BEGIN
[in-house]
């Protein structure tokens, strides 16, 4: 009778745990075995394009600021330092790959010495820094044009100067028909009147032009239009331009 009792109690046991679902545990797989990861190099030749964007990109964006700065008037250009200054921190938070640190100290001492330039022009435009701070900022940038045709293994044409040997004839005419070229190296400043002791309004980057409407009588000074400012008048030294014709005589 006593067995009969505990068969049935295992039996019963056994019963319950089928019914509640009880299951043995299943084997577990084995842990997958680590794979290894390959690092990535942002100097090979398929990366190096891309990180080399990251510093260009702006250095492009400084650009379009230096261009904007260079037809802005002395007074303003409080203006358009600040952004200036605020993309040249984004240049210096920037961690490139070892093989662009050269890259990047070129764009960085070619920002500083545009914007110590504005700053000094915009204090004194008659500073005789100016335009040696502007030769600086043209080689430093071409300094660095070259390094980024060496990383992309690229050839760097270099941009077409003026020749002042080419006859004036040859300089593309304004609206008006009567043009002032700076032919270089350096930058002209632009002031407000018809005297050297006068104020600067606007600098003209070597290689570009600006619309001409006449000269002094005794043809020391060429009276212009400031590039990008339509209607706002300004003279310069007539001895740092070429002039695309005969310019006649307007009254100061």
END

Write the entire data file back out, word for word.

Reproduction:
[in-house]
């Protein structure tokens, strides 16, 4: 009778745990075995394009600021330092790959010495820094044009100067028909009147032009239009331009 009792109690046991679902545990797989990861190099030749964007990109964006700065008037250009200054921190938070640190100290001492330039022009435009701070900022940038045709293994044409040997004839005419070229190296400043002791309004980057409407009588000074400012008048030294014709005589 006593067995009969505990068969049935295992039996019963056994019963319950089928019914509640009880299951043995299943084997577990084995842990997958680590794979290894390959690092990535942002100097090979398929990366190096891309990180080399990251510093260009702006250095492009400084650009379009230096261009904007260079037809802005002395007074303003409080203006358009600040952004200036605020993309040249984004240049210096920037961690490139070892093989662009050269890259990047070129764009960085070619920002500083545009914007110590504005700053000094915009204090004194008659500073005789100016335009040696502007030769600086043209080689430093071409300094660095070259390094980024060496990383992309690229050839760097270099941009077409003026020749002042080419006859004036040859300089593309304004609206008006009567043009002032700076032919270089350096930058002209632009002031407000018809005297050297006068104020600067606007600098003209070597290689570009600006619309001409006449000269002094005794043809020391060429009276212009400031590039990008339509209607706002300004003279310069007539001895740092070429002039695309005969310019006649307007009254100061």